Hello and a bit about my home lab

This is my first post on this forum so I thought I would share a bit about my home lab. My network consists of a pfSense firewall running on a Qotom device. If feeds an 8 port 2.5 gbps managed switch. I have a WAP hanging off of the switch as well as multiple wired connections, most of which are running at 2.5gbps. My network is broken up into multiple VLANs (trusted devices, TVs, IOT devices, my server, and apps exposed to the internet). My server is an old HP Z640 with an E5-2690V3 processor and 64GB of ram. I am running Proxmox on a pair of 2 TB SSDs in a ZFS mirror, and I have a pair of NVME M.2 drives for my VM storage via an Asus Hyper M.2 card in one of my PCIE x16 slots with bifurcation. I run 3 different SAN devices: A Synology DS 220+, a home brew raspberry pi4 running OpenMediaVault, and an OpenMediaVault VM using a couple of pass through spinning disks, running in software raid with BTRFS. All of my VMs are debian 12 instances. I run three instances to host docker, in separate VLANs, and a couple of VMs for apps I expose to the internet (wordpress and nextcloud via Clouflare tunnels). I also am running a couple of apps in LXC containers.

Overall, I am running the following apps: Wordpress, Nextcloud, Grocy, Mealie, Tracks (GTD software), Lean Time, Monica, Portainer, Photoprism, Cloudflare connectors, Homeassistant, Guacamole, and Heimdall.

I also run a couple of Wordpress instances in AWS and back up all my data to AWS glacier. That may change now that AWS has laid me off. I got caught up in the last round of AWS layoffs. :slight_smile:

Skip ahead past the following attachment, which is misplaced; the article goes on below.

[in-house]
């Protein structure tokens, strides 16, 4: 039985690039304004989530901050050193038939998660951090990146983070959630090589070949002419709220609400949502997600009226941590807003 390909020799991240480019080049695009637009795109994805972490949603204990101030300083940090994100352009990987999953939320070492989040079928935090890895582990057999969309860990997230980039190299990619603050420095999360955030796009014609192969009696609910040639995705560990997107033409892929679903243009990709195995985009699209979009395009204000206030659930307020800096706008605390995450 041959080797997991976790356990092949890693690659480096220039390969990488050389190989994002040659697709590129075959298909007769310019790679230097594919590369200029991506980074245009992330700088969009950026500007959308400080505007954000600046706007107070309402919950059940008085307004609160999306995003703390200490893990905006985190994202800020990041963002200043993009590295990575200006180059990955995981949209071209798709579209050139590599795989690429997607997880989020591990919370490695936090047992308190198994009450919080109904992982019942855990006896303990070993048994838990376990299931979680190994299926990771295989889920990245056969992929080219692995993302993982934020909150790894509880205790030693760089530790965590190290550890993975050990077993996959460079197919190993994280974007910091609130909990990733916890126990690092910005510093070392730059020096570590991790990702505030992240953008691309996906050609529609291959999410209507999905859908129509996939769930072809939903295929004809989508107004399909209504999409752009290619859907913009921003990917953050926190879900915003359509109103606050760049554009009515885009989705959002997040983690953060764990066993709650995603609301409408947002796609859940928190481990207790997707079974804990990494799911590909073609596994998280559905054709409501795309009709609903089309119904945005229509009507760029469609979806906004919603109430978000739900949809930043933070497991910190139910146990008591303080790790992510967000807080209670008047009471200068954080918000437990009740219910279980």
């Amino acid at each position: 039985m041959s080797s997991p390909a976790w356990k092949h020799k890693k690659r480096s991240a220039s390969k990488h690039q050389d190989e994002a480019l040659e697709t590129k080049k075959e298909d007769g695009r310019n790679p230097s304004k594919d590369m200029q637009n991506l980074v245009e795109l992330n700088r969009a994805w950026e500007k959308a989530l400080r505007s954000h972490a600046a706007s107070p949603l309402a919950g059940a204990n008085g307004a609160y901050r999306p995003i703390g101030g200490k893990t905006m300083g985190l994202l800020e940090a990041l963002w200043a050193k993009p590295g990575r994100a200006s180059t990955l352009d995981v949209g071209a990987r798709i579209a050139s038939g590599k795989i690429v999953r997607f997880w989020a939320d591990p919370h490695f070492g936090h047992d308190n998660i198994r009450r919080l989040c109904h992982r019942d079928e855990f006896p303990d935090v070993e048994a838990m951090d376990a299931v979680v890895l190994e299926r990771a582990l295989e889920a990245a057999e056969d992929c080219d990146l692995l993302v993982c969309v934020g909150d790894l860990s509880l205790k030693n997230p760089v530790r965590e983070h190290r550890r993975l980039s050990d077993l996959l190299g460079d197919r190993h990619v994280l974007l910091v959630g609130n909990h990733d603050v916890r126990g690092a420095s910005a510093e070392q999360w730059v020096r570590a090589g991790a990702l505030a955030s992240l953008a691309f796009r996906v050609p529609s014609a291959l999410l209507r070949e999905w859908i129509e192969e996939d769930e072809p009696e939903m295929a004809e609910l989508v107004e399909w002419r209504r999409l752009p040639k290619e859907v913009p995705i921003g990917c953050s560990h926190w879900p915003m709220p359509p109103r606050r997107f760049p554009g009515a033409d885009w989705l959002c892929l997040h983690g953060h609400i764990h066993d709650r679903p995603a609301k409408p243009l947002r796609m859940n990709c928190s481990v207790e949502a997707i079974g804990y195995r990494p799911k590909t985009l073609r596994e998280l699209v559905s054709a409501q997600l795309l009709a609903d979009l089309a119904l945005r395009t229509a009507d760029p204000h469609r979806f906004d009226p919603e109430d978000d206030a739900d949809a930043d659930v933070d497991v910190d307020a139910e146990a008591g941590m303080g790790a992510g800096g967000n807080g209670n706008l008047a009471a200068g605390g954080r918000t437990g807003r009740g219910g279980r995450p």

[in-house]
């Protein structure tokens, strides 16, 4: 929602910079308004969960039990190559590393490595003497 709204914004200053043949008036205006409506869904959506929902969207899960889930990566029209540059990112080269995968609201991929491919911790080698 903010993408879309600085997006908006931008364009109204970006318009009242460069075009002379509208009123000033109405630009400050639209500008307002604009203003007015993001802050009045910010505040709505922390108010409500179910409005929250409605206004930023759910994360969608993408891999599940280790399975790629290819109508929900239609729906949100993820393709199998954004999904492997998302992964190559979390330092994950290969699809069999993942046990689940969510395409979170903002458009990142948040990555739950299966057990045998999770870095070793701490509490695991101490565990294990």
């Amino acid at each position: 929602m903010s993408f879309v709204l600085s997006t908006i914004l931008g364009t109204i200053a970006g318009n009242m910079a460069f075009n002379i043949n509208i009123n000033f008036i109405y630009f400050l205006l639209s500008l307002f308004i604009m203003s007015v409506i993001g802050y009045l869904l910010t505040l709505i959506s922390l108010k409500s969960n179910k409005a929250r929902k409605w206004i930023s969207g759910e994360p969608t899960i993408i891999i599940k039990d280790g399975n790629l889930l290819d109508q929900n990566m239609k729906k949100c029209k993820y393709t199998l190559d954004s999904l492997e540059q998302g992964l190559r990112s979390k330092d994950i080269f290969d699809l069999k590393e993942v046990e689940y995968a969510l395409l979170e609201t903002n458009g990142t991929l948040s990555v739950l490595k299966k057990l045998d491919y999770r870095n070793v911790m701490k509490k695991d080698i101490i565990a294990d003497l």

I also run an application called Pi-Star on a separate raspberry pi. It is an amateur radio program to create a local radio repeater connected to the internet. I use it for DMR radio access.


Welcome to the forum!

Have you considered running OMV on NFS instead of passthrough? Especially for the Pi.

Do you keep your homelab up 24/7? How much power does that use, it must be insane. My homelab consists completely of ARM SBCs and with my PC combined (excluding the threadripper which hasn’t been powered in a long time now), mine uses about 45W. Should probably go up about 5 to 30w (depending on the load) once I get 2 HDDs for my planned backup server (it’s already up, I just need the drives).

Aww, that sucks. I hope you find a job soon. Were you a data center engineer, programmer, or?..

OMV on NFS? OMV is serving up a couple of NFS shares for persistent docker storage, but I am not sure about your question.

I do not keep my “server” on 24x7, but you would be surprised I think at how little power it uses. Most of the workloads I run on it are not that CPU intensive and I am pretty much the only one accessing the server at the moment, so even if I crank up the CPU cycles on one application or another, it is a pretty light workload for the CPU. This machine only draws 70 watts at idle and it is idling most of the time (as measured at the plug on a “kill-a-watt” device).

I leave the Qotom/pfSense firewall, the switch, the WAP, the synology, and the raspberry pi NAS on 24X7. I haven’t measure what they collectively draw for power. I might try that later today.